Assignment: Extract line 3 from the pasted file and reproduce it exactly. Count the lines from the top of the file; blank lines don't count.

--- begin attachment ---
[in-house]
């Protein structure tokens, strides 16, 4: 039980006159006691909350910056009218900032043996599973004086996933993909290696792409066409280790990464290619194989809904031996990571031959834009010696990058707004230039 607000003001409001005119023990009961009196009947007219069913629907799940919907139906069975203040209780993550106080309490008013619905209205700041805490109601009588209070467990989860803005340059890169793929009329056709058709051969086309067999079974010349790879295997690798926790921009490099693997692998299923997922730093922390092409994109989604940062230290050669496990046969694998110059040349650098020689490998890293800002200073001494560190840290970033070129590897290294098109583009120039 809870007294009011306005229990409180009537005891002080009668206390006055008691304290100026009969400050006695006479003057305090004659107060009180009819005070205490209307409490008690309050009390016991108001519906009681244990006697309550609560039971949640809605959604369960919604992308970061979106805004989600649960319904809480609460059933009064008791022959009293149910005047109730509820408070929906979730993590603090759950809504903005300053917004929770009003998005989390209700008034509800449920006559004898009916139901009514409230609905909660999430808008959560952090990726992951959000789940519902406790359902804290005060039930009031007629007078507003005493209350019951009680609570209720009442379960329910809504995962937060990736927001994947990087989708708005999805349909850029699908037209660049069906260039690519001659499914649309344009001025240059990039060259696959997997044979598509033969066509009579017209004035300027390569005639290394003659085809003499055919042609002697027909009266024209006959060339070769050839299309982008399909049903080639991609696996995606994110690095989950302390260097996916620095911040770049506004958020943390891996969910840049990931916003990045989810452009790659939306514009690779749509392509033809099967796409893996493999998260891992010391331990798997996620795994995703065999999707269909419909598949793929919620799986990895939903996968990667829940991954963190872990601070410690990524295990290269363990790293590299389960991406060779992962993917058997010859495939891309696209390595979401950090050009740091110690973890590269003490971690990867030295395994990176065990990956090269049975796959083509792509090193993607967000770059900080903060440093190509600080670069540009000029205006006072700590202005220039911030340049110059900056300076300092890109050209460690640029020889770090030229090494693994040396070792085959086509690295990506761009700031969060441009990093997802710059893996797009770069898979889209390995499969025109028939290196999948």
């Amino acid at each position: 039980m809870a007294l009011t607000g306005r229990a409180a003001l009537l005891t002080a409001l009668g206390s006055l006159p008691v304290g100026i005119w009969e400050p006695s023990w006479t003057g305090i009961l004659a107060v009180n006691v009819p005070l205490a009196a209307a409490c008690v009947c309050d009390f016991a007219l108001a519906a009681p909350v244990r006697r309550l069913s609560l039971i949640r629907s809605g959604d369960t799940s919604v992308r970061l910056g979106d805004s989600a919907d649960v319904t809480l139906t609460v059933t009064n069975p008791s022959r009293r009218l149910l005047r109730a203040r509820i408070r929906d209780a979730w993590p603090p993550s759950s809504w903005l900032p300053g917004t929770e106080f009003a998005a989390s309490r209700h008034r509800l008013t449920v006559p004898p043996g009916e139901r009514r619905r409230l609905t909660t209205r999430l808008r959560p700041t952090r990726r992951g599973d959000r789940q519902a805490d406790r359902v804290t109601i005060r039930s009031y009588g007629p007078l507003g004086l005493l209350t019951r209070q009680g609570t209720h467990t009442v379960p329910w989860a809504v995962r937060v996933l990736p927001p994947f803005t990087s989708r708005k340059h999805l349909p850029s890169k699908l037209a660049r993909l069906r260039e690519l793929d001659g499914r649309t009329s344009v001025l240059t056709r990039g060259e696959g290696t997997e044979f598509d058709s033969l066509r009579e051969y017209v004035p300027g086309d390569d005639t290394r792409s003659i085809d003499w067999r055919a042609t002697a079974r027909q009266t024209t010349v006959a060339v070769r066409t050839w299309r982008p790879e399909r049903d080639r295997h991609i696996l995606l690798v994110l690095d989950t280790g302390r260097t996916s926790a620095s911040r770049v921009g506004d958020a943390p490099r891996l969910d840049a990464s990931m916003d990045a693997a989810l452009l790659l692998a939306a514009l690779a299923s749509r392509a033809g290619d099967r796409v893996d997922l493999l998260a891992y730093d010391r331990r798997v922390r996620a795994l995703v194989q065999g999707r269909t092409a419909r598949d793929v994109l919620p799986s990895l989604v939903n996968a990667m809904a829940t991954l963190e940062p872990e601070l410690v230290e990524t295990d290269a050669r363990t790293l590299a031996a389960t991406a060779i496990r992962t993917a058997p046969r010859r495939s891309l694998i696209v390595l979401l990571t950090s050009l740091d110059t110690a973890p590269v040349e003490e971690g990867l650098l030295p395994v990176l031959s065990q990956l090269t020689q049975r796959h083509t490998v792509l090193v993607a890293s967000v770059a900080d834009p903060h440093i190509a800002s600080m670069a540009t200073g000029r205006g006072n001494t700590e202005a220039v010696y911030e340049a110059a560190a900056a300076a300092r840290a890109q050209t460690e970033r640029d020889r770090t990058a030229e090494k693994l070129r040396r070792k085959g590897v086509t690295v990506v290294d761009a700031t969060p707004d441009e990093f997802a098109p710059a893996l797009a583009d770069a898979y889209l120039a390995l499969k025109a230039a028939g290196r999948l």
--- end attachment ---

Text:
């Amino acid at each position: 039980m809870a007294l009011t607000g306005r229990a409180a003001l009537l005891t002080a409001l009668g206390s006055l006159p008691v304290g100026i005119w009969e400050p006695s023990w006479t003057g305090i009961l004659a107060v009180n006691v009819p005070l205490a009196a209307a409490c008690v009947c309050d009390f016991a007219l108001a519906a009681p909350v244990r006697r309550l069913s609560l039971i949640r629907s809605g959604d369960t799940s919604v992308r970061l910056g979106d805004s989600a919907d649960v319904t809480l139906t609460v059933t009064n069975p008791s022959r009293r009218l149910l005047r109730a203040r509820i408070r929906d209780a979730w993590p603090p993550s759950s809504w903005l900032p300053g917004t929770e106080f009003a998005a989390s309490r209700h008034r509800l008013t449920v006559p004898p043996g009916e139901r009514r619905r409230l609905t909660t209205r999430l808008r959560p700041t952090r990726r992951g599973d959000r789940q519902a805490d406790r359902v804290t109601i005060r039930s009031y009588g007629p007078l507003g004086l005493l209350t019951r209070q009680g609570t209720h467990t009442v379960p329910w989860a809504v995962r937060v996933l990736p927001p994947f803005t990087s989708r708005k340059h999805l349909p850029s890169k699908l037209a660049r993909l069906r260039e690519l793929d001659g499914r649309t009329s344009v001025l240059t056709r990039g060259e696959g290696t997997e044979f598509d058709s033969l066509r009579e051969y017209v004035p300027g086309d390569d005639t290394r792409s003659i085809d003499w067999r055919a042609t002697a079974r027909q009266t024209t010349v006959a060339v070769r066409t050839w299309r982008p790879e399909r049903d080639r295997h991609i696996l995606l690798v994110l690095d989950t280790g302390r260097t996916s926790a620095s911040r770049v921009g506004d958020a943390p490099r891996l969910d840049a990464s990931m916003d990045a693997a989810l452009l790659l692998a939306a514009l690779a299923s749509r392509a033809g290619d099967r796409v893996d997922l493999l998260a891992y730093d010391r331990r798997v922390r996620a795994l995703v194989q065999g999707r269909t092409a419909r598949d793929v994109l919620p799986s990895l989604v939903n996968a990667m809904a829940t991954l963190e940062p872990e601070l410690v230290e990524t295990d290269a050669r363990t790293l590299a031996a389960t991406a060779i496990r992962t993917a058997p046969r010859r495939s891309l694998i696209v390595l979401l990571t950090s050009l740091d110059t110690a973890p590269v040349e003490e971690g990867l650098l030295p395994v990176l031959s065990q990956l090269t020689q049975r796959h083509t490998v792509l090193v993607a890293s967000v770059a900080d834009p903060h440093i190509a800002s600080m670069a540009t200073g000029r205006g006072n001494t700590e202005a220039v010696y911030e340049a110059a560190a900056a300076a300092r840290a890109q050209t460690e970033r640029d020889r770090t990058a030229e090494k693994l070129r040396r070792k085959g590897v086509t690295v990506v290294d761009a700031t969060p707004d441009e990093f997802a098109p710059a893996l797009a583009d770069a898979y889209l120039a390995l499969k025109a230039a028939g290196r999948l």